Abstract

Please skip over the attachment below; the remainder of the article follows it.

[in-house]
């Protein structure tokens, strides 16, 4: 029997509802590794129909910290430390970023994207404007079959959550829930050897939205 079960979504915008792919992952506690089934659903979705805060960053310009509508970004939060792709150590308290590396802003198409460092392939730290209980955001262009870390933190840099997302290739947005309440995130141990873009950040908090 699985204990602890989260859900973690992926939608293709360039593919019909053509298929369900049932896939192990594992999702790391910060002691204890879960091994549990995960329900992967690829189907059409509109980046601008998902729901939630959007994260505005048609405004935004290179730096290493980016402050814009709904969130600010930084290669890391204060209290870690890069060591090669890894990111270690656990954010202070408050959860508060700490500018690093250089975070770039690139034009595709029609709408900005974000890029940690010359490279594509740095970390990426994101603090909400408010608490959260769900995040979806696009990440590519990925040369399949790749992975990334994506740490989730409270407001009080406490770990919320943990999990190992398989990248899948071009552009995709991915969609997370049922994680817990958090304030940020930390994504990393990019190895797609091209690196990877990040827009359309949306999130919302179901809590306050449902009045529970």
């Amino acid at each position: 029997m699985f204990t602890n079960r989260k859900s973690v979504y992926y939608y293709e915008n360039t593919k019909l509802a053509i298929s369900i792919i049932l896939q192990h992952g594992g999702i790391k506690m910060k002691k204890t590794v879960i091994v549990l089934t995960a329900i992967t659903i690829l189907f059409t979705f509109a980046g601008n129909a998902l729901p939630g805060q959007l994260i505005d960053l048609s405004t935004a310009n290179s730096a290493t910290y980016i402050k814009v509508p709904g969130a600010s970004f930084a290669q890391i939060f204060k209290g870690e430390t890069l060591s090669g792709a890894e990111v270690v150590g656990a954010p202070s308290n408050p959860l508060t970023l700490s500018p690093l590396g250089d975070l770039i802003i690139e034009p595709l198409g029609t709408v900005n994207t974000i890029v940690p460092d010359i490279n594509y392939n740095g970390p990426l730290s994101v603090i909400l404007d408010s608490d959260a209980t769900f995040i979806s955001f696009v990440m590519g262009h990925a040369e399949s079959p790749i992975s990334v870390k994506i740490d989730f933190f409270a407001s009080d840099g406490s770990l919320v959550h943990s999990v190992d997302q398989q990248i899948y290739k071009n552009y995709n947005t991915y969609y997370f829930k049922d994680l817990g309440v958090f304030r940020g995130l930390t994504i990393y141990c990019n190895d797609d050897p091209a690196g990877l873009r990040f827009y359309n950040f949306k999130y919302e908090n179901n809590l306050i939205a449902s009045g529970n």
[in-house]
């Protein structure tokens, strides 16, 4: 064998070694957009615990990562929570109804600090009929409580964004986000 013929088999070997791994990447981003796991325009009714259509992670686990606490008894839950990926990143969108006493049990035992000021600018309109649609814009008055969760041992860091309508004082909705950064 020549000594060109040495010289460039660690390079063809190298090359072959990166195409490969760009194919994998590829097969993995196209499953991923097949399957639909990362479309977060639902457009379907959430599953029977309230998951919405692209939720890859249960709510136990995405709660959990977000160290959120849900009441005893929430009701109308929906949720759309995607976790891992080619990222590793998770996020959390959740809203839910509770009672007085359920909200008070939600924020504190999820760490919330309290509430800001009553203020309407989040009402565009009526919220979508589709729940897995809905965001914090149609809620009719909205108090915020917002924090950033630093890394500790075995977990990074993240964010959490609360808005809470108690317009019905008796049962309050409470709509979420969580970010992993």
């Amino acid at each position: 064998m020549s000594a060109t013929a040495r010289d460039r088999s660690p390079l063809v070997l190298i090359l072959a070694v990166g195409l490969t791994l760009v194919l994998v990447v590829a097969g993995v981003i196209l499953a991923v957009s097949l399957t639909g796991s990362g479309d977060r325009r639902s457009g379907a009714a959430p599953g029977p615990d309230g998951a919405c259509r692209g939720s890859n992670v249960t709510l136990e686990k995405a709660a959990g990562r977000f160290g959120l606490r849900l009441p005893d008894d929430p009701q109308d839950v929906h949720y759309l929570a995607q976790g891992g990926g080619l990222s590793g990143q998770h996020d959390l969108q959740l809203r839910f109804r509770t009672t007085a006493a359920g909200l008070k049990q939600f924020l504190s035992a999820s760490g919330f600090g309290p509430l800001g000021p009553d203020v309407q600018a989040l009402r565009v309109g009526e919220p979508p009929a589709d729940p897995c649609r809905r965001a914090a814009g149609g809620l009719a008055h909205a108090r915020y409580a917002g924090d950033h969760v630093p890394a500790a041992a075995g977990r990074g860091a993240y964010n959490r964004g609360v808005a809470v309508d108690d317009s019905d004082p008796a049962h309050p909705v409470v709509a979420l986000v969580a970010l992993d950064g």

The Oligo-Miocene Sardinian rift is a rare example of a well exposed intra-arc basin comprising several independent depocentres. Synthesis of field observations from one such depocentre, the Sarcidano sub-basin in central Sardinia, not only allows a new and integrated sedimentological and tectonostratigraphic history for the area, but also provides insights into controls on syn- and post-rift sedimentation in intra-arc settings. Initial rifting during the late Rupelian–early Chattian (Oligocene) occurred on NW–SE-trending normal faults and produced a half-graben topography which controlled the dispersal of locally supplied coarse continental clastic sediments. Latest Chattian–Aquitanian (Miocene) NE–SW-trending normal faulting defined a more complex ‘block’ topography that remained underfilled in all areas except those which received voluminous ignimbritic volcanic material. Subsequent marginal- and shallow-marine sedimentation progressively infilled the fault topography as sea level rose. Deposition of coarse clastic sediments eroded from fault scarps was focused in the hanging-wall depocentres of the intersecting fault trends, whilst platform carbonates became established in topographically higher areas protected from clastic sedimentary supply. Finally, as the relative rise in sea level drowned sediment source areas in the Burdigalian, deeper-marine marlstones dominated sedimentation. The results demonstrate that the Sarcidano sub-basin was dominated by a mixed volcanic–siliciclastic–carbonate basin fill with abrupt facies changes developed in response to complex fault-defined topography, relative rise in sea level and an episodic volcanic supply. Whilst the rift structure largely controlled the provenance, supply and accumulation of sediments, relative sea level primarily controlled the types of facies that developed.

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